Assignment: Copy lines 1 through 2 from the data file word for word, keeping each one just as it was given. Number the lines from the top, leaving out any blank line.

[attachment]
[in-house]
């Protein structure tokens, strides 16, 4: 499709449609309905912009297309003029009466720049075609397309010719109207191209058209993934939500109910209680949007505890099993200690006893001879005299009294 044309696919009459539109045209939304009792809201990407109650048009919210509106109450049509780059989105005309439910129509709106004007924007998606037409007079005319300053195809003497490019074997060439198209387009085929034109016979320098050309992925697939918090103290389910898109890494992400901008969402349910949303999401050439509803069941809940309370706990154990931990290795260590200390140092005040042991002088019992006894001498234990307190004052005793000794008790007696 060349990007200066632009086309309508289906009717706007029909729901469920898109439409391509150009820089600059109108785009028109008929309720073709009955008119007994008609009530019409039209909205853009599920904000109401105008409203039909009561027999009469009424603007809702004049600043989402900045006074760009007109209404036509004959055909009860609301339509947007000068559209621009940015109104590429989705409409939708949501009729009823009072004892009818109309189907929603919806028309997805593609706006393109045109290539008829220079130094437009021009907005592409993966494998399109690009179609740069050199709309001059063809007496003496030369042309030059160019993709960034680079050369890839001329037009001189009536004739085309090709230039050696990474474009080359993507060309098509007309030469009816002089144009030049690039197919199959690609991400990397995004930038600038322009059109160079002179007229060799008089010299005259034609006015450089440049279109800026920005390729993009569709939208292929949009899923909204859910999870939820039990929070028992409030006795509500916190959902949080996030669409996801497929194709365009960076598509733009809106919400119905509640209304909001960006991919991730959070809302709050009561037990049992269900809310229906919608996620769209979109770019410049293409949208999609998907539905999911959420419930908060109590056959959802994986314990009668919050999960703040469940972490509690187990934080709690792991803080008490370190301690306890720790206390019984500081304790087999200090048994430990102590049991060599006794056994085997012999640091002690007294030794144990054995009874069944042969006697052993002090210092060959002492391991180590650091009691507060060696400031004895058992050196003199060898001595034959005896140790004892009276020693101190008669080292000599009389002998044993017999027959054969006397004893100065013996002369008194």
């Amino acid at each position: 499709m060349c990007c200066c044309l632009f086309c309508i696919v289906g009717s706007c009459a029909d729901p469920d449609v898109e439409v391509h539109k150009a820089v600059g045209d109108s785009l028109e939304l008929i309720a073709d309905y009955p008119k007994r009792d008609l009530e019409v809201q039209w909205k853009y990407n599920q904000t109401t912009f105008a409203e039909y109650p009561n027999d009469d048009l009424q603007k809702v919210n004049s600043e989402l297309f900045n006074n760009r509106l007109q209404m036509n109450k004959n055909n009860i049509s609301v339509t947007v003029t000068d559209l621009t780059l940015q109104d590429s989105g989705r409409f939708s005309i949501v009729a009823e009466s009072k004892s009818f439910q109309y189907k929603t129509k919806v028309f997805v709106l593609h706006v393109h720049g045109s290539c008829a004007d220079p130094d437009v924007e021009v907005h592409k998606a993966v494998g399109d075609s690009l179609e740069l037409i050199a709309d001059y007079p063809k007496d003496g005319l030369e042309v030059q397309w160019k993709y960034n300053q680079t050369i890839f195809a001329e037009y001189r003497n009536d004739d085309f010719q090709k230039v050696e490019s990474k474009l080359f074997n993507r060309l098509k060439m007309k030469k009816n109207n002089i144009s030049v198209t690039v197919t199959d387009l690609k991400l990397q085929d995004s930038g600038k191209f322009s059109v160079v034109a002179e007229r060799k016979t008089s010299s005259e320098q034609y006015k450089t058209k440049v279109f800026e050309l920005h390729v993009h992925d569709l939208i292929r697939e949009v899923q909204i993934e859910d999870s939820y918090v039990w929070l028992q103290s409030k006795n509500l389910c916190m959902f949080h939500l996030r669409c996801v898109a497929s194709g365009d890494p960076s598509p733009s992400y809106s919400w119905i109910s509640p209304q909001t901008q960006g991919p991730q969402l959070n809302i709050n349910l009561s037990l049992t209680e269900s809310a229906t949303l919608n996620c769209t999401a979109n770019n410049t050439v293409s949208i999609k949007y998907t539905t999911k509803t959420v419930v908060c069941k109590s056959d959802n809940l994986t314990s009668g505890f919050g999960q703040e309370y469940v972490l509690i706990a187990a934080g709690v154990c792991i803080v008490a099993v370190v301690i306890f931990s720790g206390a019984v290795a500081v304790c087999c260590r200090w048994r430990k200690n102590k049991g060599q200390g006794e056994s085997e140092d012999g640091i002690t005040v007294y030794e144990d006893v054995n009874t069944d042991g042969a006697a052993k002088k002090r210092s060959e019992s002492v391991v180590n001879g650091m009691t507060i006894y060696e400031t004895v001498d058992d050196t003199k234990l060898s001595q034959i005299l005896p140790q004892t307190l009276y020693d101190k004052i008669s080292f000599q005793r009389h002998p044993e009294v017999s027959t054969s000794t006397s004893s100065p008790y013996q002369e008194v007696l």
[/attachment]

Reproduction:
[in-house]
């Protein structure tokens, strides 16, 4: 499709449609309905912009297309003029009466720049075609397309010719109207191209058209993934939500109910209680949007505890099993200690006893001879005299009294 044309696919009459539109045209939304009792809201990407109650048009919210509106109450049509780059989105005309439910129509709106004007924007998606037409007079005319300053195809003497490019074997060439198209387009085929034109016979320098050309992925697939918090103290389910898109890494992400901008969402349910949303999401050439509803069941809940309370706990154990931990290795260590200390140092005040042991002088019992006894001498234990307190004052005793000794008790007696 060349990007200066632009086309309508289906009717706007029909729901469920898109439409391509150009820089600059109108785009028109008929309720073709009955008119007994008609009530019409039209909205853009599920904000109401105008409203039909009561027999009469009424603007809702004049600043989402900045006074760009007109209404036509004959055909009860609301339509947007000068559209621009940015109104590429989705409409939708949501009729009823009072004892009818109309189907929603919806028309997805593609706006393109045109290539008829220079130094437009021009907005592409993966494998399109690009179609740069050199709309001059063809007496003496030369042309030059160019993709960034680079050369890839001329037009001189009536004739085309090709230039050696990474474009080359993507060309098509007309030469009816002089144009030049690039197919199959690609991400990397995004930038600038322009059109160079002179007229060799008089010299005259034609006015450089440049279109800026920005390729993009569709939208292929949009899923909204859910999870939820039990929070028992409030006795509500916190959902949080996030669409996801497929194709365009960076598509733009809106919400119905509640209304909001960006991919991730959070809302709050009561037990049992269900809310229906919608996620769209979109770019410049293409949208999609998907539905999911959420419930908060109590056959959802994986314990009668919050999960703040469940972490509690187990934080709690792991803080008490370190301690306890720790206390019984500081304790087999200090048994430990102590049991060599006794056994085997012999640091002690007294030794144990054995009874069944042969006697052993002090210092060959002492391991180590650091009691507060060696400031004895058992050196003199060898001595034959005896140790004892009276020693101190008669080292000599009389002998044993017999027959054969006397004893100065013996002369008194």